This was the start of a long-term association and, before long, Monty was featuring on Unique Promotions shows around Manchester, paired with the likes of Steve Allan and Mad Mike Mahoney. From this foundation, Monty eventually worked for all the major independent promoters, from Scotland down to Cornwall but the bulk of his wrestling was done locally.
"In those days you could wrestled virtually every night of the week in and around Manchester, a mere half an hour's travel. Why take bookings for Cardiff or Glasgow for the same money?" Monty asked.
He remembers and wrestled some of the legendary characters of the time:Lord Bertie Topham, the afore-mentioned Mad Mike Mahoney who was definitely unusual, to say the least, Bill Coverdale, the "early" Hans Streiger, Jack Cassidy and everybody's favourite, Chunky Hayes who had a single-decker bus in which he used to transport  the ring AND provide accommodation for the wrestlers for a week's tour of the West Country. Can you just imagine what the interior of that bus was like at the end of the week?
Monty is now retired and lives in Denton just outside Manchester and continues to support God's Own Team, Manchester City!

Paul Britton
Paul Britton made one televised appearance, a July 1983 odd fall loss to the Cypriot Tony Costas. In the 1980s Paul worked on Joint Promotion shows mainly in the south of England for Max Crabtree and Ken Joyce. 

George Broadfield (The Farmer, Farmers Boy)
The roots of professional wrestling lay in the countryside; it was only during the “Golden Age” at the beginning of the twentieth century that the likes of Georges Hackenschmidt, Tom Cannon and Jack Carkeek made wrestling a fashionable night out for the city folk.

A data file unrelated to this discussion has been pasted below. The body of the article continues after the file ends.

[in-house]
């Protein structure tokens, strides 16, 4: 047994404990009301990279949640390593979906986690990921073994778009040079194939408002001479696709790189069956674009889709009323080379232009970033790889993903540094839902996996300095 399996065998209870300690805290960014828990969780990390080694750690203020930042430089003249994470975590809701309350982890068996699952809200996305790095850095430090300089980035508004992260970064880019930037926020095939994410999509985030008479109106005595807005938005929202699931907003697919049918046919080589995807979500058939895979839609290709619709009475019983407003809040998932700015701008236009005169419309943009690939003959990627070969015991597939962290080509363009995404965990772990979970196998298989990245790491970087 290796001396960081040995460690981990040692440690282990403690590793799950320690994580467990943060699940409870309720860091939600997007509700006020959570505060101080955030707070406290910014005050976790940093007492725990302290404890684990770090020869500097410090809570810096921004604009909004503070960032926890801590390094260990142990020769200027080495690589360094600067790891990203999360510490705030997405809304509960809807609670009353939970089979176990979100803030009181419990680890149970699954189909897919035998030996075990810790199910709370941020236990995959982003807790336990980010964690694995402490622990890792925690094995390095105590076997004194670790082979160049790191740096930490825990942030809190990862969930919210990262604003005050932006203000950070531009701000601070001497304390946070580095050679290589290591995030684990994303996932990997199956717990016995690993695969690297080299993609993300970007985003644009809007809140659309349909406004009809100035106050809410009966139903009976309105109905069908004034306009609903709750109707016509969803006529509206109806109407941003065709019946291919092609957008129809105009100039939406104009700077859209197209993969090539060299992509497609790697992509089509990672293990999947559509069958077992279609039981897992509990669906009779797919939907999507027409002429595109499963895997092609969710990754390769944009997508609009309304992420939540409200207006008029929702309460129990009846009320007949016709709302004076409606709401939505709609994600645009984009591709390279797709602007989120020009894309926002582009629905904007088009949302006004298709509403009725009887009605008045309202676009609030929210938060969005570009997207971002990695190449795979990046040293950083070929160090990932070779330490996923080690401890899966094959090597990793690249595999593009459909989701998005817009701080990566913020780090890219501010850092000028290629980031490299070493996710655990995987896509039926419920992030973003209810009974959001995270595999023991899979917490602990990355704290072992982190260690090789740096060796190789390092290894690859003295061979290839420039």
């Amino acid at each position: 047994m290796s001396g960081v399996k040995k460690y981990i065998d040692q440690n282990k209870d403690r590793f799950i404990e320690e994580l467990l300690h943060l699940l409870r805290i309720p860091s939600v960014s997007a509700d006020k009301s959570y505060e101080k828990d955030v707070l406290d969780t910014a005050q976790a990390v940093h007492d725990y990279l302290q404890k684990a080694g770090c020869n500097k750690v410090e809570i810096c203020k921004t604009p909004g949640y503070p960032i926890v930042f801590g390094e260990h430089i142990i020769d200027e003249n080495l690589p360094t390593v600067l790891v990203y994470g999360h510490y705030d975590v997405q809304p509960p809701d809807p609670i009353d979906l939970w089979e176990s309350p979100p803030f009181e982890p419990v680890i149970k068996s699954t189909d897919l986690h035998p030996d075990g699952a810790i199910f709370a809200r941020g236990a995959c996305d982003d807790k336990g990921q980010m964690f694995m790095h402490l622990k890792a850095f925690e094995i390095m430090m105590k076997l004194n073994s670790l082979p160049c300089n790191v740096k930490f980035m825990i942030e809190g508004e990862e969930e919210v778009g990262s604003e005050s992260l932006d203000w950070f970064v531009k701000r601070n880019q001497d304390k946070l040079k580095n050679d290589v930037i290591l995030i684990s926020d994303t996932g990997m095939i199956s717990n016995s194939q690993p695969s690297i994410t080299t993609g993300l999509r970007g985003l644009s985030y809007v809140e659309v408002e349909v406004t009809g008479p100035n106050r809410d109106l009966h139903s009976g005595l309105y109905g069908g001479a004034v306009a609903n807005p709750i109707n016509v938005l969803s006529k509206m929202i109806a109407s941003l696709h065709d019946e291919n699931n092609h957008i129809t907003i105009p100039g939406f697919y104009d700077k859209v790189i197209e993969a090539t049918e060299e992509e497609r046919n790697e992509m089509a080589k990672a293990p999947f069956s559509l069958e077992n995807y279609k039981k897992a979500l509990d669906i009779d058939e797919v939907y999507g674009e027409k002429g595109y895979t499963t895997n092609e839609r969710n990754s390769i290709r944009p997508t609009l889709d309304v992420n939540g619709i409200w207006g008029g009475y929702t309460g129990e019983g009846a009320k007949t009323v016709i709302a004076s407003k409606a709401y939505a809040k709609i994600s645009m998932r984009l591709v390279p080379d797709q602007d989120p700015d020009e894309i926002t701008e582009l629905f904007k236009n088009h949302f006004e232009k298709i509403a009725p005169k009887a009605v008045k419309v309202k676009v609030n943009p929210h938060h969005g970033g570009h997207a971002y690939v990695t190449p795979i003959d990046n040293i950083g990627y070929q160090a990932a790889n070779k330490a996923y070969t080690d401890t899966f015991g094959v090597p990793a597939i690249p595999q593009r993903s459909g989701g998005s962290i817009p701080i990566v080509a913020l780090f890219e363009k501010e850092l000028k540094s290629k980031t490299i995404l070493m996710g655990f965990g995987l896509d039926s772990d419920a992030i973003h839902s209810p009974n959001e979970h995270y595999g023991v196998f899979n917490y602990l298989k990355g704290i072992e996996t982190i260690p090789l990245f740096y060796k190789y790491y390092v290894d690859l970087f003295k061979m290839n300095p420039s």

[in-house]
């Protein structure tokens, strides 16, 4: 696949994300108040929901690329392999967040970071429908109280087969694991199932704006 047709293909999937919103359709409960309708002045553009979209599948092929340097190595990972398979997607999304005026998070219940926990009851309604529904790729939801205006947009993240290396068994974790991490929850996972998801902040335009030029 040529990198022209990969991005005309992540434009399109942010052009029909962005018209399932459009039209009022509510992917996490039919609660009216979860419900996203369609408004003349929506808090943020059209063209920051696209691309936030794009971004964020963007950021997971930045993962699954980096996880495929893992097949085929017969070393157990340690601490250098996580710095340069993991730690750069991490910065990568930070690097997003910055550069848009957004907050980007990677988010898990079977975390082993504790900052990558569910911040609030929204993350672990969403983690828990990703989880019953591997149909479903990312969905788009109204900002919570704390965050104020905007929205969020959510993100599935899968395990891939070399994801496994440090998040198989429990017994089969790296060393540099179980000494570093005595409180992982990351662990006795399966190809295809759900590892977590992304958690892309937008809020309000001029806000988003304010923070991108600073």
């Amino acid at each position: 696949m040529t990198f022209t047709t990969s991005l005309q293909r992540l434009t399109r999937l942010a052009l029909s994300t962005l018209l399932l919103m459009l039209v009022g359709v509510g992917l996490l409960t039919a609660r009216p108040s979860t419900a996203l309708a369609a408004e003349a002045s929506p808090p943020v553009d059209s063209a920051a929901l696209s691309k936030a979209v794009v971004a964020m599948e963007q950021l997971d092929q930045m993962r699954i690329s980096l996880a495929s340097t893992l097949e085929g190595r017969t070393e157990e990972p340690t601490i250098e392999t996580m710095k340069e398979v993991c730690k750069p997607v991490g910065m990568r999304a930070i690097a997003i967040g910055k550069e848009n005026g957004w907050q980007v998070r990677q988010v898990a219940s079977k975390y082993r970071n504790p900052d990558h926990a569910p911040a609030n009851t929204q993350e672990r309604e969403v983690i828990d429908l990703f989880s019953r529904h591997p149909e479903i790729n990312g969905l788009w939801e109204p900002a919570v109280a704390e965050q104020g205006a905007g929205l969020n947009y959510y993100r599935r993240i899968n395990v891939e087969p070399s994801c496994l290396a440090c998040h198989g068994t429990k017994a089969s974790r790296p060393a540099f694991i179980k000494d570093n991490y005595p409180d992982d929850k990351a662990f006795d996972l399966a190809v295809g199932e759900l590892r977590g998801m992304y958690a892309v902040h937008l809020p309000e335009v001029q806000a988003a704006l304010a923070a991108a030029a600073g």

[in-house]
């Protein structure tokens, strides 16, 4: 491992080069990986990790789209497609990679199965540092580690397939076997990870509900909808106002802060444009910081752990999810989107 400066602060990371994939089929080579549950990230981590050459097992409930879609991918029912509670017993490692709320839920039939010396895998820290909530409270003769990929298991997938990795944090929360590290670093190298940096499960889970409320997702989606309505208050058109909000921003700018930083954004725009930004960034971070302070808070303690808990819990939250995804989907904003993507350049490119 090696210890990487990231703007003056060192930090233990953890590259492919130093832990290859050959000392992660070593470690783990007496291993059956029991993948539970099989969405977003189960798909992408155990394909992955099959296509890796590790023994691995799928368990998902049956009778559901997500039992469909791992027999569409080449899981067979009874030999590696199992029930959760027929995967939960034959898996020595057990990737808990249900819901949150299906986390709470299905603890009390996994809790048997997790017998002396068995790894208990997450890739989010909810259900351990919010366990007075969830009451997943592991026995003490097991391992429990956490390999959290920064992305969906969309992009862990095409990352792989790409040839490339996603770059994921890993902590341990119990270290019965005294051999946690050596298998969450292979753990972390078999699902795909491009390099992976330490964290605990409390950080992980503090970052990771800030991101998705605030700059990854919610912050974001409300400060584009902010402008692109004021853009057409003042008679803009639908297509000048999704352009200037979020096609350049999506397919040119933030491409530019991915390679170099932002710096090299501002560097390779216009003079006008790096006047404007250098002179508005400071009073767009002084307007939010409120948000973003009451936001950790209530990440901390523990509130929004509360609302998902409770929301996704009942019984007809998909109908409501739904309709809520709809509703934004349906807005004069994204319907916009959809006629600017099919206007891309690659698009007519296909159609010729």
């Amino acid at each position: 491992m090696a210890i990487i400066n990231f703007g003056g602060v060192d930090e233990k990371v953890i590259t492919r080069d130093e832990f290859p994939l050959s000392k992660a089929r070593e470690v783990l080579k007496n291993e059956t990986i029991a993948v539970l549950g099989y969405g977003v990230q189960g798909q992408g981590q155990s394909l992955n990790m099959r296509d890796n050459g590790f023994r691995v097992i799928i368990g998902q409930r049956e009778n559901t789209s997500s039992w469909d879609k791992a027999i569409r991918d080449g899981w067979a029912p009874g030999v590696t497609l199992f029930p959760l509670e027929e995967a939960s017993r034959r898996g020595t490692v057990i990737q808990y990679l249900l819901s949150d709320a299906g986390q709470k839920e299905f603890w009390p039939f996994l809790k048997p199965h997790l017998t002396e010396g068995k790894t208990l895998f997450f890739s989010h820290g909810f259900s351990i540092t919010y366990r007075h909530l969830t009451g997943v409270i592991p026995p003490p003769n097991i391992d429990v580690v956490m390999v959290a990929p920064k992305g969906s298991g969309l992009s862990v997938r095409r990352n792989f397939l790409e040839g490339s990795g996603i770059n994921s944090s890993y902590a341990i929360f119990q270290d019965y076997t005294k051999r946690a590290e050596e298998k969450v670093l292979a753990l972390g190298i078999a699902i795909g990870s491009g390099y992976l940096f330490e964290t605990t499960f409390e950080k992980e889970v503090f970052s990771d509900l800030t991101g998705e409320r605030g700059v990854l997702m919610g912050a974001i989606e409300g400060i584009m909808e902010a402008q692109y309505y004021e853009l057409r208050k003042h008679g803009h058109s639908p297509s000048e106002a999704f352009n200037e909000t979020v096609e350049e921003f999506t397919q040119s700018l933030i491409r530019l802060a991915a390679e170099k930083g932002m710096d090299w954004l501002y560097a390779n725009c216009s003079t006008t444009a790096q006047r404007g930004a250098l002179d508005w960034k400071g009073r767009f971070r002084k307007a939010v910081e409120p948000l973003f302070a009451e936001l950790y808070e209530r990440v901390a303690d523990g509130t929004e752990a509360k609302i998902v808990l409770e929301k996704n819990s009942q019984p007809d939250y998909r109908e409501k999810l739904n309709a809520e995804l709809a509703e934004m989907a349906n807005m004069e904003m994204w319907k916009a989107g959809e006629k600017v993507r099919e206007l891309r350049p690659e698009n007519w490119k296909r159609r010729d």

In British wrestling rings the name “The Farmer” or “Farmers Boy” are synonymous with one man, and that man is George Broadfield. George came from farming stock in Yorkshire, near Dewsbury.

Agricultural work built up the power to execute a fearsome elbow slam that could knock out an opponent and earned him the title “KO King.” Not that wrestling was his first love. As a youngster rugby was his favourite sport. In his mid teens George took up wrestling, and took to the sport like the proverbial fish to water.

Promoter George DeRelwyskow (Sr.) was impressed by the young amateur and offered him professional work. George weighed around fourteen stones at the time and was soon facing some of the top lighter heavyweights. He was a professional from the 1930s, the days of all-in wrestling who continued his career following the Second World War under the newly introduced Lord Mountevans rules. Shortly after the war George had a long run of matches with Bert Assirati, at a time the Islington Hercules was at his best and avoided by many wrestlers. George found championship success at the highest level, claiming the World Mid heavyweight title from 1947 until 1949.

George was the older, and heavier, brother of Harry Fields. A Yorkshireman through and through George even persuaded Ireland's Frank O'Donnell to move to the county.

Bearcat Brody
See the entry for Bull Pratt

Colonel Brody
See the entry for Magnificent Maurice.

Ox Brody
See the entry for Ragnor the Viking

Page revised: 9/05/19; Addition of Paul Britton